Music is for More than Your Ears

by The Cowl Editor on November 14, 2019


Photo courtesy of Pixabay

by Katie Belbusti ’22

Opinion Staff

Music is a big part of everyone’s life. On any day during the week, it seems that music can be heard blasting through the walls of Providence College dorms. It plays at its loudest when you want to sleep, and is non-existent when you are most in the mood to dance. Music plays a big role in each of our lives, especially as students.

Whether you have earbuds in walking between classes, while doing homework, or at the gym, the music we listen to is our own form of self-expression and says a lot about us as people. This is why we should all stay true to our own individual tastes in music, and not conform by only listening to whatever three songs are popuar at a given time.

Weekend after weekend, the same songs are played, and everyone seems to be content with that. But it is a good thing to stand out from the crowd, and for those who appreciate a wide variety of music genres, they should be unafraid to share them. 

Music is more than just something to listen to to pass the time or fill the quietness. Rather, it is something to listen to in order to reflect your mood or maybe even put you in a better one. In this way, music is a form of self-expression, and a way we can form our own individual identities.

Cole Dougherty ’22 is not only extremely interested in listening to music, but he also creates his own music that he puts on SoundCloud. Dougherty explains how artists try to create lyrics that people can relate to: “Whatever mood the chords I compose suggest is the mood in which I write my lyrics in. I then take out my G2 pen and my moleskine notebook—writing on pen and paper is the easiest way to convey what I’m feeling for the song. Sometimes my lyrics are about things in real life, but I always try to write things that people will be able to feel.”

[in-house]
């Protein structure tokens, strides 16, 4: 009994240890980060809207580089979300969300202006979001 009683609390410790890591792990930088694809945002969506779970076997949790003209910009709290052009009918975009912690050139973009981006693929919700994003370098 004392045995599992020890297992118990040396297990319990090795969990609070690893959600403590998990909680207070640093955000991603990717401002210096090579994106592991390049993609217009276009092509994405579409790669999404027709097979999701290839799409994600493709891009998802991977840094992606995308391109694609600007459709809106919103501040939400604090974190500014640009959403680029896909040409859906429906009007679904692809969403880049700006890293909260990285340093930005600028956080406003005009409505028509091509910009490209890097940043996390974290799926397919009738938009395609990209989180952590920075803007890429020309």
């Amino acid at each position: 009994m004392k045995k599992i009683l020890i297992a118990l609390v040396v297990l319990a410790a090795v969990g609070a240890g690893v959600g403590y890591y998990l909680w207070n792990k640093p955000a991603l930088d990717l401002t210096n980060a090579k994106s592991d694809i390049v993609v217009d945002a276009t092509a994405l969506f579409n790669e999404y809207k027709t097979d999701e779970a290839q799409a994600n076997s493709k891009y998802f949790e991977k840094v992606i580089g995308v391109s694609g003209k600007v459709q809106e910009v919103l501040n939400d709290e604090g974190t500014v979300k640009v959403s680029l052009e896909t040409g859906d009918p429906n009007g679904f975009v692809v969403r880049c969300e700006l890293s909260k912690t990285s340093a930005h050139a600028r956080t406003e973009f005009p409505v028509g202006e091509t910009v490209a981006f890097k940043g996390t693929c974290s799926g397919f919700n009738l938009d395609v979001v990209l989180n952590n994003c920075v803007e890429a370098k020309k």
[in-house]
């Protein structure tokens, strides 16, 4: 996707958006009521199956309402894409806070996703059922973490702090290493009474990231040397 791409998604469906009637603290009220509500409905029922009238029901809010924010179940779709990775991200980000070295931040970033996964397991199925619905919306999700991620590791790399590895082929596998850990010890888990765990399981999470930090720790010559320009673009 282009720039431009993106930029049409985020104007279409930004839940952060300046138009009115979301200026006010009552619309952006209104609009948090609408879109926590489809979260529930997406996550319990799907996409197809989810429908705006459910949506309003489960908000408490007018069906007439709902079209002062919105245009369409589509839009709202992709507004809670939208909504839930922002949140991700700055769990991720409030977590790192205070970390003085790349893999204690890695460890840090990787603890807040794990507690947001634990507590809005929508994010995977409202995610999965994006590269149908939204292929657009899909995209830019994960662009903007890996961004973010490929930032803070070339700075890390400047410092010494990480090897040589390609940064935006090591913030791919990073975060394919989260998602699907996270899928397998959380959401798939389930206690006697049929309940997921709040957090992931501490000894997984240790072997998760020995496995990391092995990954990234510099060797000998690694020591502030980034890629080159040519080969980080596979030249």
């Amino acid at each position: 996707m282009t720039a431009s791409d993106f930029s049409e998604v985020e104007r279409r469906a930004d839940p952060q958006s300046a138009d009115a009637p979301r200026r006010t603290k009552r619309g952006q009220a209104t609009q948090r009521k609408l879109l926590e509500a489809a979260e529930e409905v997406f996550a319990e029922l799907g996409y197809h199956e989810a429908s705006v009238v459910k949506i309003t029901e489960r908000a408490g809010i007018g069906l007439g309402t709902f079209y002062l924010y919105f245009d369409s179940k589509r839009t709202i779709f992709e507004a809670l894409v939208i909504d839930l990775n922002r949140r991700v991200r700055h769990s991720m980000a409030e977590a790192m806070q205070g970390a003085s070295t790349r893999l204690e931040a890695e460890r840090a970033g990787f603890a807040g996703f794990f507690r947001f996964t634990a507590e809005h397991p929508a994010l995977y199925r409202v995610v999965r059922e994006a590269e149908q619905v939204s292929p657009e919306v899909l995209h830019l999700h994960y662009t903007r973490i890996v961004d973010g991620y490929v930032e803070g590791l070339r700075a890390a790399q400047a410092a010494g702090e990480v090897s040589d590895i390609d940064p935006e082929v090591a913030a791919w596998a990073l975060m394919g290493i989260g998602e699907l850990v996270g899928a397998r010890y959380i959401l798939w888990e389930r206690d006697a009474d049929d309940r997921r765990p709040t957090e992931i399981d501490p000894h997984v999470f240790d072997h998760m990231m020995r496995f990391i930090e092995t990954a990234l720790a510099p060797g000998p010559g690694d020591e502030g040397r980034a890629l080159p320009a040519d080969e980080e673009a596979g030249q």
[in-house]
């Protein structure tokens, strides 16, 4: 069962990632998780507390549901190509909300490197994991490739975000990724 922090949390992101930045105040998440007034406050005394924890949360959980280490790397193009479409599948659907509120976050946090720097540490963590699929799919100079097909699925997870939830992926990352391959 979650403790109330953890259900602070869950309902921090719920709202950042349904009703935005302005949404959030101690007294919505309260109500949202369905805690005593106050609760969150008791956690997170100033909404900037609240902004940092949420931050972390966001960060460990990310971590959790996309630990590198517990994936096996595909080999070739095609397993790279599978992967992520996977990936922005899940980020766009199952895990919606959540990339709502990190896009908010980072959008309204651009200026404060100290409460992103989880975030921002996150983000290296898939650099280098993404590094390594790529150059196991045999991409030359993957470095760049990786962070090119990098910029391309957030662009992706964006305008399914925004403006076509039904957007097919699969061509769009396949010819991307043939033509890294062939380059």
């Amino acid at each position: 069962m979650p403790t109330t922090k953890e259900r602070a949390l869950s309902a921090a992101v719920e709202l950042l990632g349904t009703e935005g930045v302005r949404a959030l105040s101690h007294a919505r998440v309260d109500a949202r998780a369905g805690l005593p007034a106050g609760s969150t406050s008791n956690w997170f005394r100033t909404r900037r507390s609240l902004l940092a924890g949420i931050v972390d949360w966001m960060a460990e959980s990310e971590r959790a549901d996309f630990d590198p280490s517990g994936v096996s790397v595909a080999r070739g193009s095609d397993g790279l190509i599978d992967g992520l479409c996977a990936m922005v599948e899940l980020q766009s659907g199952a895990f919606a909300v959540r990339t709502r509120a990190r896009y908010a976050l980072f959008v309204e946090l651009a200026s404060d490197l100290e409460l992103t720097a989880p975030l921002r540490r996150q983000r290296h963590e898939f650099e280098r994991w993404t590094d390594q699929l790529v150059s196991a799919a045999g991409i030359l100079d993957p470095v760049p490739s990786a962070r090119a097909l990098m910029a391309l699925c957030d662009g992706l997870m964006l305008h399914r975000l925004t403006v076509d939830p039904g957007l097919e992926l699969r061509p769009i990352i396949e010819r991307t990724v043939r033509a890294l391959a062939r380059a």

For those who are more into mainstream music and prefer listening to only pop music, it may not be for the reasons you believe. Grace Riley ’22 speaks on the topic of music and listening to pop music, saying, “Music can completely change my mood. I like listening to what’s ‘in’ because you can learn more about an artist that way and can relate to them. Artists have the ability to describe everything you’re thinking and feeling, even though you’ve never met them before. They can put into words what you’re feeling.” 

Listening to pop music does not always have to be for the same reasons that everyone else listens to that genre—after all, it is called popular music for a reason. 

The concern comes with the lack of exposure that pop music creates, specifically for the teens and young adults of our society. There is so much music that people do not get exposed to because they never put in the effort to listen to anything else besides pop music. 

Embrace the true meaning of music and how listening to music can benefit your life in more than the ways to which you may be accustomed. Let it help your mood and give you something to relate to, but more than that, do not be afraid of having a music taste different from everyone else.